Kake’s waterfront on northwest Kupreanof Island (KFSK file photo)

There’s fine print in a recent state health mandate to prevent the spread of coronavirus that allows smaller, more isolated communities to restrict who comes and goes.

The main thrust of the mandate is to restrict non-essential travel within the state to prevent illness and death from COVID19. But it makes exceptions for a broad list of workers employed in industries from fisheries, to mining to government service and others.

The mandate also allows towns off the road system, with less than 3,000 people and no hospital to craft stricter rules.

The city of Hoonah on Chichagof Island fits the bill.

City Manager Dennis Gray Jr. says there’s only a small health clinic to serve around 800 people.

There’s (physician’s assistants), but no doctors no ventilators,” he said Monday. “It’s the concern. So anybody that does contract COVID19 and needs to be hospitalized has to be medevaced out to Sitka or Juneau.”

That’s about a 20-minute flight. Which makes such trips for shopping or medical appointments a common occurrence. Until recently.

On Sunday the city council has banned all travel to Hoonah until further notice as part of that city’s COVID19 response.

We know it’s going to be an inconvenience for folks,” he said, “But we think that if we can stop the entry then it’s going to be better off for everybody in town.”

People can leave. Employees of Juneau area gold mines recently left to work 28-day shifts. But Hoonah residents out of town when the order went into effect are banned from returning for at least two weeks — or maybe longer.

There are those folks that are coming back from trips in Oregon that can’t come back,” Gray said. “They called in concerned but we told them they can’t come home.”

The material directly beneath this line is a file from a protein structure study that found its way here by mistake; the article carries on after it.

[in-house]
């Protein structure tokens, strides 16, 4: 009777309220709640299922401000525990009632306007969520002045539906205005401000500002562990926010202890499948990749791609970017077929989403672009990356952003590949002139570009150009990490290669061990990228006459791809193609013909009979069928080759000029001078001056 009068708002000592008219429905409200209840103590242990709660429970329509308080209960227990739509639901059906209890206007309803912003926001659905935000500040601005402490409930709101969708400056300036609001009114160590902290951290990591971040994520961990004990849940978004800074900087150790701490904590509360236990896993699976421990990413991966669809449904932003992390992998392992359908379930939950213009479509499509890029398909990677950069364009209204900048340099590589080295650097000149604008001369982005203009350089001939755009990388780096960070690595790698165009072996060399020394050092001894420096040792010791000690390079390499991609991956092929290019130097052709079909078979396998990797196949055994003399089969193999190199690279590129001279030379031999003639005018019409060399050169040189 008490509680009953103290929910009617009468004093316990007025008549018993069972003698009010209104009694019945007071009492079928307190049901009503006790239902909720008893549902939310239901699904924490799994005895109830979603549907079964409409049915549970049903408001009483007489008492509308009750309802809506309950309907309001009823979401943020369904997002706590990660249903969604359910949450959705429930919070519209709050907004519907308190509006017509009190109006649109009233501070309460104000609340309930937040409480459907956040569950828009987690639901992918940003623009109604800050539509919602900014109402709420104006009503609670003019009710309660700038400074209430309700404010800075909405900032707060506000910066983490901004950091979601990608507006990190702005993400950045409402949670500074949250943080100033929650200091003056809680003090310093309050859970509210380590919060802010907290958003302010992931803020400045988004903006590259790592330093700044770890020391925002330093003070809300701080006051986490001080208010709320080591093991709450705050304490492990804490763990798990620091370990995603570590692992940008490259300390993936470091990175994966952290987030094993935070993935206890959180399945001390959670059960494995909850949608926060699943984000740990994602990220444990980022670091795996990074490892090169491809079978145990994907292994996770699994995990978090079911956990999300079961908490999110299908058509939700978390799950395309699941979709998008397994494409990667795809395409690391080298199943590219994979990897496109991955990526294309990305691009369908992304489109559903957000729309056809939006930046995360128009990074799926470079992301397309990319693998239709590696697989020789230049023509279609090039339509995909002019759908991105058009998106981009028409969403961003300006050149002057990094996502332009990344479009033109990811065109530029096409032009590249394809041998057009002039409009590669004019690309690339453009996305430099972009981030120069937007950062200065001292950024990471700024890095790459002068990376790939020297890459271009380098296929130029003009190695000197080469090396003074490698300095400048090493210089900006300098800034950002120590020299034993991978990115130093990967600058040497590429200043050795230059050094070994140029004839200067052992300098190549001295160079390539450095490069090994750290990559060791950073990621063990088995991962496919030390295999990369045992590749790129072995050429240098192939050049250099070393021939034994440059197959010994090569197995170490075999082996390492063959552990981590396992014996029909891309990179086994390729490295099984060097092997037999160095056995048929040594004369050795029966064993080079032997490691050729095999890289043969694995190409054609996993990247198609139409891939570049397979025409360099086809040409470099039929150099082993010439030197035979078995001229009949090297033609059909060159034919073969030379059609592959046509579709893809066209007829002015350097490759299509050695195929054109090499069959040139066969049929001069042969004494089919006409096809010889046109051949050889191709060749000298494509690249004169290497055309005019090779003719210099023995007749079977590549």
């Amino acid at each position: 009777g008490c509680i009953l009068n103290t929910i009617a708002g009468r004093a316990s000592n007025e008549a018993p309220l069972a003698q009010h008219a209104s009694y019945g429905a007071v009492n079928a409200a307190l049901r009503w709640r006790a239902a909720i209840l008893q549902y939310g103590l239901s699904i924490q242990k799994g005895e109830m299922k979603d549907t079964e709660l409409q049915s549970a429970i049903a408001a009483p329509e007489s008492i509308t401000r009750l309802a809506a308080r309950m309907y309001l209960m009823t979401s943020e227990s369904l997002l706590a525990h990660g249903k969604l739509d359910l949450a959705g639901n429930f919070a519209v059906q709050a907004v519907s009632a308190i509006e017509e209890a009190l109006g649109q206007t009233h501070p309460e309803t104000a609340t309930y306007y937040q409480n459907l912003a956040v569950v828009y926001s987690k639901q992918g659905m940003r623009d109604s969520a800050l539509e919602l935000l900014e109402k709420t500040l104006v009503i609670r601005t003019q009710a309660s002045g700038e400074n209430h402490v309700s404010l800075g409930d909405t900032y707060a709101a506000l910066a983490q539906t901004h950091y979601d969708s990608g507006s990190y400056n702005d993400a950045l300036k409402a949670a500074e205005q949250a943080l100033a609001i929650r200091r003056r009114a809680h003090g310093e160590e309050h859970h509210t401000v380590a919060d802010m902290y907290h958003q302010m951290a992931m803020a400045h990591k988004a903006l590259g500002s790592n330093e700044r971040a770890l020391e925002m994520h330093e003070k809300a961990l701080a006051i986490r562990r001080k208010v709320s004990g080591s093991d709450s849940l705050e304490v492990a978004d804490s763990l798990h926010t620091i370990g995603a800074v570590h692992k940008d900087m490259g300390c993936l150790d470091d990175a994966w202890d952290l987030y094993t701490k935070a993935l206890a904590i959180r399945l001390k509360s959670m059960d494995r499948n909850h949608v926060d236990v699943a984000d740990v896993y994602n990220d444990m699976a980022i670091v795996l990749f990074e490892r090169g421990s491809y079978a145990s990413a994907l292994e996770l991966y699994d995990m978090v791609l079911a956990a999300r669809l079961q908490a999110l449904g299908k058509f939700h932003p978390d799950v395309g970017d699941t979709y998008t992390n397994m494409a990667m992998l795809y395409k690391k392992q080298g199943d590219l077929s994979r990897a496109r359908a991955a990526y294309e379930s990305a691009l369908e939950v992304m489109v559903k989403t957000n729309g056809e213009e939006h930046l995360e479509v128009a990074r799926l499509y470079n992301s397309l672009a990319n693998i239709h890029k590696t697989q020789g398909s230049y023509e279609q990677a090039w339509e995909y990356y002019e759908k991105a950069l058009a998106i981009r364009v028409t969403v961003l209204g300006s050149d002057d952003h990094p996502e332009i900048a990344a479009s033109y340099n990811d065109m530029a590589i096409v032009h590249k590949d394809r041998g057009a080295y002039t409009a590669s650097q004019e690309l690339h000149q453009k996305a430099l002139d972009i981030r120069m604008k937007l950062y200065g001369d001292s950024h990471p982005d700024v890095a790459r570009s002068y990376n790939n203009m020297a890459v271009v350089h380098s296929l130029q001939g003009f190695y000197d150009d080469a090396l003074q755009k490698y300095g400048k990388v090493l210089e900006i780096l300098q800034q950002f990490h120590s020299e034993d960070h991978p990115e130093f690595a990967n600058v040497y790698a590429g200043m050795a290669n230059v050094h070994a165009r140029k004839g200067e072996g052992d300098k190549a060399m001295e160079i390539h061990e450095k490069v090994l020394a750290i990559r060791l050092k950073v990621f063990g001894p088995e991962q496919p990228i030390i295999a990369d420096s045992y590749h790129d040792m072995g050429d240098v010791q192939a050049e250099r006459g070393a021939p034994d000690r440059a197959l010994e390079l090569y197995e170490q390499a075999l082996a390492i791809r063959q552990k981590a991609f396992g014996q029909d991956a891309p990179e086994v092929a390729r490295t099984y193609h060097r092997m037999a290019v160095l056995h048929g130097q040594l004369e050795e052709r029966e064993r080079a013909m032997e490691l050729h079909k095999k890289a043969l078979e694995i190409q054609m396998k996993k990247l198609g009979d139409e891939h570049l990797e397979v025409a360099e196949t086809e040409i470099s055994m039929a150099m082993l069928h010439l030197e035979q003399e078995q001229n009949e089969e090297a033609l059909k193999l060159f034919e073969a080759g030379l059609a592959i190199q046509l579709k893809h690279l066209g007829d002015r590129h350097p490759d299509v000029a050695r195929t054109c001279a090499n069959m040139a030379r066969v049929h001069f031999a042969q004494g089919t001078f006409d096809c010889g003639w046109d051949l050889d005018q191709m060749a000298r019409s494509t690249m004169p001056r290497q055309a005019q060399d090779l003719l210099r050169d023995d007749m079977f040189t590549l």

Kake Mayor Lloyd Davis took to social media on Monday to announce that from midnight, all travel in and out of Kake would be restricted to prevent the spread of coronavirus. (Screenshot by Jacob Resneck/CoastAlaska)

Another Southeast island community has taken it even further by banning travel in both directions.

Absolutely no travel in or out of Kake for the next two weeks,” Kake Mayor Lloyd Davis said in a Monday video carried on Facebook Live.

“We’re at a critical point right now as far as this COVID19 and how fast it’s progressing,” he said in an address to Kake’s 600 residents. “And we, as a community need to do anything to keep this virus from coming into our town.”

Kake’s travel ban went into effect at midnight Tuesday and runs at least until  April 15.

“Some people might think, you know, I’m being excessive,” Davis told CoastAlaska on Monday. “But I’m doing this out of precaution, you know, for the health and safety of my community.”

The city allows residents to apply for exemptions. And it adds allowances for visiting technicians to service critical infrastructure like water, power and telecommunications. But otherwise Davis says he wants people to stay put and keep the virus from spreading.

Alaska Municipal League Executive Director Nils Andreassen is tracking emergency orders issued by local governments.

“I think across the state we’ll see local governments do a variety of measures and basically have a lot of leeway in terms of who they allow in,” he said.

The municipal league had asked the state to defer to local leaders to craft restrictions to prevent coronavirus from spreading to their communities above and beyond what the state is already doing.

If the state sets a baseline, then local governments can restrict beyond that,” he said.

In Hoonah, the city manager says people are mostly keeping inside their homes after being asked to shelter in place. It’s been sunny and normally things get buzzing when the weather brightens. But not lately.

Playgrounds are closed unfortunately — just to keep the kids safe,” Gray said. “So there’s not a whole lot people are doing. Yeah, it’s pretty quiet.”

There are those that the state won’t allow local governments to restrict: law enforcement on official business, first responders like firefighters and medics as well as case workers with the state Office of Children’s Services investigating reports of abuse or neglect.